Just ran across this article, Should We Rejoice A Post-Work Future?, from The Daily Beast which might give us much to think about as regards living in a world without having to work.

I really don't mind work much, but having to shut a contracting business down recently, did expose me back to the 'cluster f--k' of a job search. Atleast this time, after being self directed for the better part of 6 years, I'll be ok.

The poor fellow in the vid. My wife watched the vid also, I guess she also had a similar experience, but without the 'distruction of company property', melt down. My favorite movie from the late 90's 'Office Space', has a similar melt down, but with three people taking the offending copy machine and distructively 'disassembling' it in a large field with lots of appropriate hand tools. I think I have matured past thinking of distroying any property. It just costs too much, and I just hate adding to anything like ugliness. Anyway, why distroy the twisted machine when it can be sent to a third world country to be burned or recycled, meeting its just reward...LOL 

commanders and lawgivers who will live outside the herd concept of morality and have the strength, the will to power, to create their own values.

This is already the case.  However, those who have political, economic, and military power don’t tend to be moral paragons.  They tend to be selfish, and more than willing to sacrifice the lives of others for nothing more than their own comfort, or a few digits in their bank accounts.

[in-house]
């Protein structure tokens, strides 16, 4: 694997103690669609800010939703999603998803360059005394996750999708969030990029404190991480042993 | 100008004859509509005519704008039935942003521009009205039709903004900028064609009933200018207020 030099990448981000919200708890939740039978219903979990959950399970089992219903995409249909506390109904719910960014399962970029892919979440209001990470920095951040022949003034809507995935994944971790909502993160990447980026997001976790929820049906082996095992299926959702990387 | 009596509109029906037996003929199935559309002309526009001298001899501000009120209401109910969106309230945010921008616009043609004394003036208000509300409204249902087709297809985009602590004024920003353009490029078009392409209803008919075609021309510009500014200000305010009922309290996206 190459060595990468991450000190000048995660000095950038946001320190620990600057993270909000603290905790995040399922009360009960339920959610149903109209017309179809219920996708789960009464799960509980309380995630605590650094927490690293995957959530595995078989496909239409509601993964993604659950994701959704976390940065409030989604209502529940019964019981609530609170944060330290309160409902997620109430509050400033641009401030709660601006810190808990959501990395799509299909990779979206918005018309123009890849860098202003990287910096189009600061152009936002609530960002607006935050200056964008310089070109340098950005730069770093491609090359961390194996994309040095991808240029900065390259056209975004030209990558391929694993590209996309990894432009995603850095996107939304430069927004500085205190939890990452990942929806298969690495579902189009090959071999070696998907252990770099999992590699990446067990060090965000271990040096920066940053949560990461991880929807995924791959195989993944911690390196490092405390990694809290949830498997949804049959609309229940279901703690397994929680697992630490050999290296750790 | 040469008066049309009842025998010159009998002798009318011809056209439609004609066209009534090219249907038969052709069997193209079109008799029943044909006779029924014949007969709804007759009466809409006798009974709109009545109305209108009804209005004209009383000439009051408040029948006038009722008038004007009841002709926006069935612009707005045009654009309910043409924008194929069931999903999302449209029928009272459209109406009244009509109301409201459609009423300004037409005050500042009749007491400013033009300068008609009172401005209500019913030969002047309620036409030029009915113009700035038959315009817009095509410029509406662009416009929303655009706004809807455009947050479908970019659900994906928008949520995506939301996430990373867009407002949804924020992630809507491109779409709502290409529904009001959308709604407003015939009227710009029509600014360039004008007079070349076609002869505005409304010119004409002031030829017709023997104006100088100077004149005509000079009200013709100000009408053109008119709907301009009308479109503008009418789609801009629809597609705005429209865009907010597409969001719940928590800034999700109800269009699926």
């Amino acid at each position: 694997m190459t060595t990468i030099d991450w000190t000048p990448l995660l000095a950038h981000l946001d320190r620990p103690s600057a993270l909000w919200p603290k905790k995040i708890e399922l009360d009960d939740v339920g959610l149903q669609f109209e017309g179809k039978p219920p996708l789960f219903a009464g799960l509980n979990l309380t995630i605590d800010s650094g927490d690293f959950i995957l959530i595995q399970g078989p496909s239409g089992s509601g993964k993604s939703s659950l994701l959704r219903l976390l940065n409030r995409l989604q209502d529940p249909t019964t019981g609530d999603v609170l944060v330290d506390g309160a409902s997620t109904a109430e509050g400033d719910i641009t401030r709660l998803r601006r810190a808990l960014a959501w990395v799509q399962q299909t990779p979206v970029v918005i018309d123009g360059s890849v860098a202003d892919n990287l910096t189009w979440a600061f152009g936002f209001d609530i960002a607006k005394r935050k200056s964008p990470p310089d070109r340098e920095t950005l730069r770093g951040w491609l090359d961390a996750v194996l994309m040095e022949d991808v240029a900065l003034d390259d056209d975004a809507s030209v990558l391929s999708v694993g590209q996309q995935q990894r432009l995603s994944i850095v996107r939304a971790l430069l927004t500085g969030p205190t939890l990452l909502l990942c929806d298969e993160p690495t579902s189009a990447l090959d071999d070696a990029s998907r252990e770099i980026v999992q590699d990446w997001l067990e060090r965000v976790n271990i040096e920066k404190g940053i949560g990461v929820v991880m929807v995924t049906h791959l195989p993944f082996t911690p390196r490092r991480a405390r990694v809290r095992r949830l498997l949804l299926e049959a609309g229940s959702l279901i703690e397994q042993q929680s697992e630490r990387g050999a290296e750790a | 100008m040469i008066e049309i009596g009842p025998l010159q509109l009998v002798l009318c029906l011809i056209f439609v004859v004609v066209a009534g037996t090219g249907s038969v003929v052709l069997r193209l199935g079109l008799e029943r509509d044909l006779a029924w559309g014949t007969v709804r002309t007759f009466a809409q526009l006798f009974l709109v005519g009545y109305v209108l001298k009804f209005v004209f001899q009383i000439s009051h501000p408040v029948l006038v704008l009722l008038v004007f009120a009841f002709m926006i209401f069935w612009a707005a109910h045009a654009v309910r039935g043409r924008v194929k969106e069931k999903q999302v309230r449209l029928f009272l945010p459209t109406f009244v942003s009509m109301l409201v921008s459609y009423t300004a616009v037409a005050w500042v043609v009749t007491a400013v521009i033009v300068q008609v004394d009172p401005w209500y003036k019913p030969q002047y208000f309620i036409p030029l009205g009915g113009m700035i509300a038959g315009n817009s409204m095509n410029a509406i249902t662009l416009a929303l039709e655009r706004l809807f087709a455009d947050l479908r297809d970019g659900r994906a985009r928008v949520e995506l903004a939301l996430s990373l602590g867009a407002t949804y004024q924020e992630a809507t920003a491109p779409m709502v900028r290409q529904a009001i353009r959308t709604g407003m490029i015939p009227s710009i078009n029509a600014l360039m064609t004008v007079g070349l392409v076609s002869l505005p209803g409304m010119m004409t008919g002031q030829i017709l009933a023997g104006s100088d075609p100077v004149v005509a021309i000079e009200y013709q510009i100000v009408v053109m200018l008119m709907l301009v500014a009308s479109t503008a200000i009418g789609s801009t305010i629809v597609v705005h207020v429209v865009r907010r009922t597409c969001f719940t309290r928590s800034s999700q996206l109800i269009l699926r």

These new philosophers will say yes to life, yes even to the idea of eternal return because their experiments, their values will justify all of human existence.

The great thinkers of history have always been voices howling in the wilderness.  Those who have had any kind of impact regarding improving conditions for the masses have had their lives ended early.  Considering the widening gap between the haves and have-nots, and the casual attitude toward top-down violence across cultural lines, I don’t see any social renaissance on the horizon.

To put it another way: What shall we do for the next 10,000 years?

Most likely, continue consuming the world’s natural resources at an alarming rate, continue poisoning our skies and waterways, continue killing each other off in the pursuit of tribal superiority, all with the occasional bright spot in the realms of science and art.

I'm hoping for a high-protein, no-fat, pepperjack cheese.  Sounds like a step in the right direction.

RE: "What shall we do for the next 10,000 years?" - I can't speak for anyone else, but I expect to spend the greater part of it, dead --

Yes I expect that the term 'we' is a little fuzzy...

I will be with the Baby Jesus in Heaven for all Eternity.....:P

I heard this before. I think it could be rather dull, you know baby Jesus looking at you, you looking at baby Jesus, nothing much to talk about. He never crys, never has a fit, just a little to much like a still born, but hay it takes all kinds...

Obfuskation ,

I'm hoping for a high-protein, no-fat, pepperjack cheese.  Sounds like a step in the right direction.

And I'm just waiting for my Soylent Green order to arrive from Amazon.com. :D